Welcome to the Schwartz Research Group!

Schwartz Group
The Schwartz Research Group at CU-Boulder is broadly interested in interfacial science. Our group's expertise spans multiple skillsets, including syntheses of new materials, state-of-the-art spectroscopic characterization, machine learning-based data analysis and computational simulations.

We are leading the way in analyzing interfacial behavior using single-molecule techniques as well as investigating chemically modified catalysts. This includes leveraging single-molecule imaging techniques to determine molecular behavior at solid-liquid interfaces, dynamics in confined environments, and interactions between biomolecules and surface modifications.

See https://youtu.be/TOgszd0C4Gc for an introduction on what it is like being in the Schwartz Research Group. Don't hesitate to reach out if you are interested!

General Interests

  • Dynamics of (bio)molecules at interfaces
  • Molecular targeting (biosensing)
  • Diffusion in confined environments
  • (Catalytic) surface modification

Latest Research Highlights

PNAS: Mechanisms of transport enhancement for self-propelled nanoswimmers in a porous matrix

Mechanisms of transport enhancement for self-propelled nanoswimmers in a porous matrix

Micro/nanoswimmers convert diverse energy sources into directional movement, demonstrating significant promise for biomedical and environmental applications, many of which involve complex, tortuous, or crowded environments. Here, we investigated the transport behavior of self-propelled catalytic Janus particles in a complex interconnected porous void space, where the rate-determining step involves the escape from a cavity and translocation through holes to adjacent cavities. Surprisingly, self-propelled nanoswimmers escaped from cavities more than 20× faster than passive (Brownian) particles, despite the fact that the mobility of nanoswimmers was less than 2× greater than that of passive particles in unconfined bulk liquid. Combining experimental measurements, Monte Carlo simulations, and theoretical calculations, we found that the escape of nanoswimmers was enhanced by nuanced secondary effects of self-propulsion which were amplified in confined environments. In particular, active escape was facilitated by anomalously rapid confined short-time mobility, highly efficient surface-mediated searching for holes, and the effective abolition of entropic and/or electrostatic barriers at the exit hole regions by propulsion forces. The latter mechanism converted the escape process from barrier-limited to search-limited. These findings provide general and important insights into micro/nanoswimmer mobility in complex environments.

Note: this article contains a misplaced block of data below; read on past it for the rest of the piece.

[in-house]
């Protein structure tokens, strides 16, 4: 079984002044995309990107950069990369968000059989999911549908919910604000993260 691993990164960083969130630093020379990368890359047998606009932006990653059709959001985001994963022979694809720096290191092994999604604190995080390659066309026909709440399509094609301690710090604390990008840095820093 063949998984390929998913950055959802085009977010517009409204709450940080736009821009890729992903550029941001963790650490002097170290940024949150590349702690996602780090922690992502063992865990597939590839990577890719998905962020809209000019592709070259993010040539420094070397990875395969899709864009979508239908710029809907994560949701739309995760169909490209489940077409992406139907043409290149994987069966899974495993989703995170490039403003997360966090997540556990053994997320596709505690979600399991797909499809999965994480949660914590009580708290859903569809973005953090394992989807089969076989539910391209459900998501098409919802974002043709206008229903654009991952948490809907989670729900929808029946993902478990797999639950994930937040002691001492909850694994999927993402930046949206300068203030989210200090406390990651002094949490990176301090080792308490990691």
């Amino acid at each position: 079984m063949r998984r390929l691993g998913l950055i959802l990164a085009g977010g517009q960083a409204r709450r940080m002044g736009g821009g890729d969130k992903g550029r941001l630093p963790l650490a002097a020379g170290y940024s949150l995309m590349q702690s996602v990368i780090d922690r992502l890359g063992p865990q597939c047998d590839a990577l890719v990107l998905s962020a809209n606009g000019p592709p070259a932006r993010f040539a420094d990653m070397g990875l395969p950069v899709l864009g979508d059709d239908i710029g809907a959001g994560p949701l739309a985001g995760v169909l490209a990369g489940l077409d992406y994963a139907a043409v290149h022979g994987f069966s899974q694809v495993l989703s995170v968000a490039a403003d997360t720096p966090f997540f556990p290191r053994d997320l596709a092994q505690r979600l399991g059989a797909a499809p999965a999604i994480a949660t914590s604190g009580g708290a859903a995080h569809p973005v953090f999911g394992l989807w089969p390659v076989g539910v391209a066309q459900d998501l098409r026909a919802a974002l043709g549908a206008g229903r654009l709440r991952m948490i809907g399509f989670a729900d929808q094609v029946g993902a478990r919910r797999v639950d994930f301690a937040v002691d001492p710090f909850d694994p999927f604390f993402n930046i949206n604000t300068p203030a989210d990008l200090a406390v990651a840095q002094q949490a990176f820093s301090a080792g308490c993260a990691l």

JACS: Faster Surface Ligation Reactions Improve Immobilized Enzyme Structure and Activity

Faster Surface Ligation Reactions Improve Immobilized Enzyme Structure and Activity

During integration into materials, the inactivation of enzymes as a result of their interaction with nanometer size denaturing “hotspots” on surfaces represents a critical challenge. This challenge, which has received far less attention than improving the long-term stability of enzymes, may be overcome by limiting the exploration of surfaces by enzymes. One way this may be accomplished is through increasing the rate constant of the surface ligation reaction and thus the probability of immobilization with reactive surface sites (i.e., ligation efficiency). Here, the connection between ligation reaction efficiency and the retention of enzyme structure and activity was investigated by leveraging the extremely fast reaction of strained trans-cyclooctene (sTCOs) and tetrazines (Tet). Remarkably, upon immobilization via Tet-sTCO chemistry, carbonic anhydrase (CA) retained 77% of its solution-phase activity, while immobilization via less efficient reaction chemistries, such as thiol-maleimide and azide-dibenzocyclooctyne, led to activity retention of only 46% and 27%, respectively. Dynamic single-molecule fluorescence tracking methods further revealed that longer surface search distances prior to immobilization (>0.5 μm) dramatically increased the probability of CA unfolding. Notably, the CA distance to immobilization was significantly reduced through the use of Tet-sTCO chemistry, which correlated with the increased retention of structure and activity of immobilized CA compared to the use of slower ligation chemistries. These findings provide an unprecedented insight into the role of ligation reaction efficiency in mediating the exploration of denaturing hotspots on surfaces by enzymes, which, in turn, may have major ramifications in the creation of functional biohybrid materials.

PNAS: Cadherin cis and trans interactions are mutually cooperative

Cadherin cis and trans interactions are mutually cooperative

Cadherin-mediated intercellular adhesion involves both cis and trans interactions between cadherin extracellular domains. It has been hypothesized that the combination of these cis and trans interactions is critical for the formation of macroscopic adhesions. Here, we have used single-molecule microscopy to show that cis and trans interactions are mutually cooperative, in that cis interactions directly increase the stability of trans bonds and trans interactions similarly increase the stability of cis bonds. Furthermore, we show that this cooperativity directly results in cadherin accumulation to form macroscopic intermembrane junctions. This cooperativity occurs at the molecular level and suggests that trans dimers are allosterically stabilized by individual cis interactions. These results provide mechanistic insight into cadherin junction assembly, independent of cytoplasmic interactions.